The company is also working with Textron, Raytheon Technologies, L3Harris Technologies and Allison Transmission, as it did in the previous concept design phase.

Point Blank Enterprises has made several major changes to its team by swapping out its powertrain partner and turret supplier. The company originally teamed with Keshik Mobile Power Systems on hybrid powertrain technology, but the relationship with Keshik “went sideways on us,” according to Mark Edwards, Point Blank’s executive vice president of military sales and business development.

After Keshik attempted to get out of its contract with Point Blank midway through 2022 and, according to court documents, allegedly tried to poach subcontractors to compete separately, Point Blank successfully sued Keshik in summer 2022. A court decision rendered Keshik unable to compete against Point Blank with any other team in the OMFV competition going forward.

Edwards said Point Blank’s team has brought in RENK America to provide a powertrain solution. RENK, a German company, opened up shop in Muskegon, Michigan, in 2021 to build advanced mobility systems. Cummins will remain the engine supplier.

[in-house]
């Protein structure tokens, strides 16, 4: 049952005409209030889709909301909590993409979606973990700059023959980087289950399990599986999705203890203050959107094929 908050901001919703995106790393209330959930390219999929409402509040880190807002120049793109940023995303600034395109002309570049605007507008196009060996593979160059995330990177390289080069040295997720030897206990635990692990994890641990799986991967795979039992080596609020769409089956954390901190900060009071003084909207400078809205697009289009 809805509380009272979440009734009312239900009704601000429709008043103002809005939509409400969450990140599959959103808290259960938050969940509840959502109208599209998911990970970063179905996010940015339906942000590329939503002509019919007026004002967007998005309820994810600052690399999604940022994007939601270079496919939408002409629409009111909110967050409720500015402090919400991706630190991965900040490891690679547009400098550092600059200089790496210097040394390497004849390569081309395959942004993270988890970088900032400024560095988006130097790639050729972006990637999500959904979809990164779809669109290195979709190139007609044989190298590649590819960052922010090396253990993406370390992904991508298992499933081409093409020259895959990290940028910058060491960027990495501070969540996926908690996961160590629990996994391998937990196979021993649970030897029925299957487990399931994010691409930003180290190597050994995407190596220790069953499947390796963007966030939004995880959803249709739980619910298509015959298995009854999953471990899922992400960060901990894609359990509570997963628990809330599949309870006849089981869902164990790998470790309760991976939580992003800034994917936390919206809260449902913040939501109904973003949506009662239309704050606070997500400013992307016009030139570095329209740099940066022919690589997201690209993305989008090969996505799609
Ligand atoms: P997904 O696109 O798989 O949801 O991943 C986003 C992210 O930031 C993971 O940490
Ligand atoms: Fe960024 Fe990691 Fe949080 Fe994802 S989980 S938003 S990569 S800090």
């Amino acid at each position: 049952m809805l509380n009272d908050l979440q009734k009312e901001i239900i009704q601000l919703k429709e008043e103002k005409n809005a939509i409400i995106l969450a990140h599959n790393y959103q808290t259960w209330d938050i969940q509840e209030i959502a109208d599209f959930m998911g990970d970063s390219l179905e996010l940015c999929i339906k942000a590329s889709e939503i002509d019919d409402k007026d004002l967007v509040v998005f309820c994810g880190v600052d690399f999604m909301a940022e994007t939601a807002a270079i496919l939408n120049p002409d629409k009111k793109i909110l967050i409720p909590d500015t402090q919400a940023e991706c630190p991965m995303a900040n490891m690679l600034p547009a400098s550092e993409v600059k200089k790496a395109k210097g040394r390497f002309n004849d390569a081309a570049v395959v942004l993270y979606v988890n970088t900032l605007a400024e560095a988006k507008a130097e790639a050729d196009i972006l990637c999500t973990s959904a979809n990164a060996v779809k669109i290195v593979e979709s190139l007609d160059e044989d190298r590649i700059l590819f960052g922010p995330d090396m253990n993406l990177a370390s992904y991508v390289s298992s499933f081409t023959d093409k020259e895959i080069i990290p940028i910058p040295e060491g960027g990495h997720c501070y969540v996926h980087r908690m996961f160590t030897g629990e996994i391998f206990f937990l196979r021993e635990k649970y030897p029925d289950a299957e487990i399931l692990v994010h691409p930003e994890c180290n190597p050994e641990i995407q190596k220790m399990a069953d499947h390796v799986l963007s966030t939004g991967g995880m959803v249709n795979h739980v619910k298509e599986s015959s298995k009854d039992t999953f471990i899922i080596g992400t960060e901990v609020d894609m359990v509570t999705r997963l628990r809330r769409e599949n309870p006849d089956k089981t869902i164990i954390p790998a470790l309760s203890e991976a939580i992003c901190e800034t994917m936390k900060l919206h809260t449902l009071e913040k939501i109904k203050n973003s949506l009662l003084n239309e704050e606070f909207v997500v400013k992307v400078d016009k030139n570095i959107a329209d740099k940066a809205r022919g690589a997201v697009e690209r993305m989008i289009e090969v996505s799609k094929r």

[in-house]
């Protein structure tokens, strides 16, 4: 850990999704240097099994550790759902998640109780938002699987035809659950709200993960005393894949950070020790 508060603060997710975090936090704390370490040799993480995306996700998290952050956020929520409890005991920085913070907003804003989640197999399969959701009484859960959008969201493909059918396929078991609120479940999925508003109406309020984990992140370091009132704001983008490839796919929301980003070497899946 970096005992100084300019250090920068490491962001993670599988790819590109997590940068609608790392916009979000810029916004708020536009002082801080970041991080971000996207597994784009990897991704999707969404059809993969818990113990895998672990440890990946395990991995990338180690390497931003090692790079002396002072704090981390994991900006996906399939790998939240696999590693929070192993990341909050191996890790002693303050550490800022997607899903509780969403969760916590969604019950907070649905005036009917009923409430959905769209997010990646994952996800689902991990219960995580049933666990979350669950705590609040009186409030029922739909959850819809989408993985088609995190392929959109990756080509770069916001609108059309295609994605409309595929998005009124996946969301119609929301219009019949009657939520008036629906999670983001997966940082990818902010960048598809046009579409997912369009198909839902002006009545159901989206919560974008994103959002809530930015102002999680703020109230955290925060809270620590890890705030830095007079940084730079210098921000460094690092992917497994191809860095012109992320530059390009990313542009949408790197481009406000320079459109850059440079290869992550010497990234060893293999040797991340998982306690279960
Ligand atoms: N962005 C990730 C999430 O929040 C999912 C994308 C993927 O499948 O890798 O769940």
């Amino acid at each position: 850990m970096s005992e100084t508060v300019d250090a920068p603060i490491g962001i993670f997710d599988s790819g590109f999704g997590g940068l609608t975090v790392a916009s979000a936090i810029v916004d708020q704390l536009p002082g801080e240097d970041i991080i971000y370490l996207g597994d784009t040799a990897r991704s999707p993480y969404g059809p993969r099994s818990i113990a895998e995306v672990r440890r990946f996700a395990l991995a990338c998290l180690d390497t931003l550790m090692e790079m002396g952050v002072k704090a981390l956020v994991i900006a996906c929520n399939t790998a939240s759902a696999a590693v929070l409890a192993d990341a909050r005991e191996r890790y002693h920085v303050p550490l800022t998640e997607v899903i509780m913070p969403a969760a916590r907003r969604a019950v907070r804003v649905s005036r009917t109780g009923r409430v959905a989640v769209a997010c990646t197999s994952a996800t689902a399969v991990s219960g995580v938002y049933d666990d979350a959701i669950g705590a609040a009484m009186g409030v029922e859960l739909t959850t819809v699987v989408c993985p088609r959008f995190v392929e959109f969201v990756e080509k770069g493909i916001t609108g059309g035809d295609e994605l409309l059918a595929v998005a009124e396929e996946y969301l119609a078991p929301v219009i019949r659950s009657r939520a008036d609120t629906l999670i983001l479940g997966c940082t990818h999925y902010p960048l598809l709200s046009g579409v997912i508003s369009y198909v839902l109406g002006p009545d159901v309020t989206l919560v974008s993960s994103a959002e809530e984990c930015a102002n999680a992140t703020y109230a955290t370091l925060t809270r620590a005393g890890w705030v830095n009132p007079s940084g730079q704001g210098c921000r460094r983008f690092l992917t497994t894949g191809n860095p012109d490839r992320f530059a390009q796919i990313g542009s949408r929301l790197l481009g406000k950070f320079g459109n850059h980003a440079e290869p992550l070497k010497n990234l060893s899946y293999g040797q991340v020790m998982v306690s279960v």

Additionally, Point Blank swapped out turret manufacturer John Cockerill with Kongsberg Defence and Aerospace. Palantir, a data analytics specialist supplying the Army with its Distributed Common Ground System, is also a Point Blank teammate.

Bradley-maker BAE Systems announced Nov. 30 that it was partnering with Elbit Systems of America, Curtiss-Wright Corp. and QinetiQ on its design. Elbit is providing a 50mm unmanned turret, while Curtiss-Wright is contributing to the team’s modular open-architecture design. QinetiQ is providing its experience in developing hybrid-drive capability — and specifically its modular E-X-Drive transmission.

Jen Judson is an award-winning journalist covering land warfare for Defense News. She has also worked for Politico and Inside Defense. She holds a Master of Science degree in journalism from Boston University and a Bachelor of Arts degree from Kenyon College.